OFM - 04-87-13

Fire Station Location

Public Fire Safety Guidelines

Subject Coding

PFSG 04-87-13




September 2004


Fire Station Location


Under Review


To assist communities in determining the best locations for their fire stations.


Fire stations should be situated to achieve the most effective and safe emergency responses.

Fire stations represent a substantial municipal investment and should normally be located and designed to offer many years of service. As a community grows, it may become necessary to replace existing stations or add more stations to meet increasing public demands for emergency responses.

The best sites for fire stations will vary with local needs and circumstances and the fire protection services the municipality has selected to provide. Stations staffed by volunteer fire fighters may have some different considerations than those utilizing full time fire fighters.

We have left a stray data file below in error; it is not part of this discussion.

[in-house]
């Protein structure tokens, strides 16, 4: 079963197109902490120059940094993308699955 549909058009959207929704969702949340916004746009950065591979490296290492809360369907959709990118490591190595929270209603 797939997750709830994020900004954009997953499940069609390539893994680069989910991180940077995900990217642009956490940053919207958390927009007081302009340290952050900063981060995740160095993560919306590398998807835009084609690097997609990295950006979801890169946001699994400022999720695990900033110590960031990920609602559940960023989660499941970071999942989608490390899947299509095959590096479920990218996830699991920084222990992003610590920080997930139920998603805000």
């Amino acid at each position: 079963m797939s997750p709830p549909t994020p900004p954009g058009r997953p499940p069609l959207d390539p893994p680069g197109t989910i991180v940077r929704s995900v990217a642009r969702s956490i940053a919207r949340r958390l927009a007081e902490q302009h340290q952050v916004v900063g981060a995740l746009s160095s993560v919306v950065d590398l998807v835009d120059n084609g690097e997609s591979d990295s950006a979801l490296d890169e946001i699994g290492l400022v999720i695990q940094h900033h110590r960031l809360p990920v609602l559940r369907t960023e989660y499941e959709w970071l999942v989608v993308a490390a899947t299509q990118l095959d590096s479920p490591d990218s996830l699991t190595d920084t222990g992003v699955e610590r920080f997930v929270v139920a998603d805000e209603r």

Response Considerations

Distance and travel time are the primary influencing factors for selecting a fire station site.

Traditionally a circle was drawn around the proposed site to identify the station coverage area. Because the circle does not accommodate the normal right angle streets or roads, times will be more accurate if a diamond is used.

To plot the diamond, simply drive in each direction for the amount of time you have allowed for the response coverage, mark the point on a map and join the points using straight lines.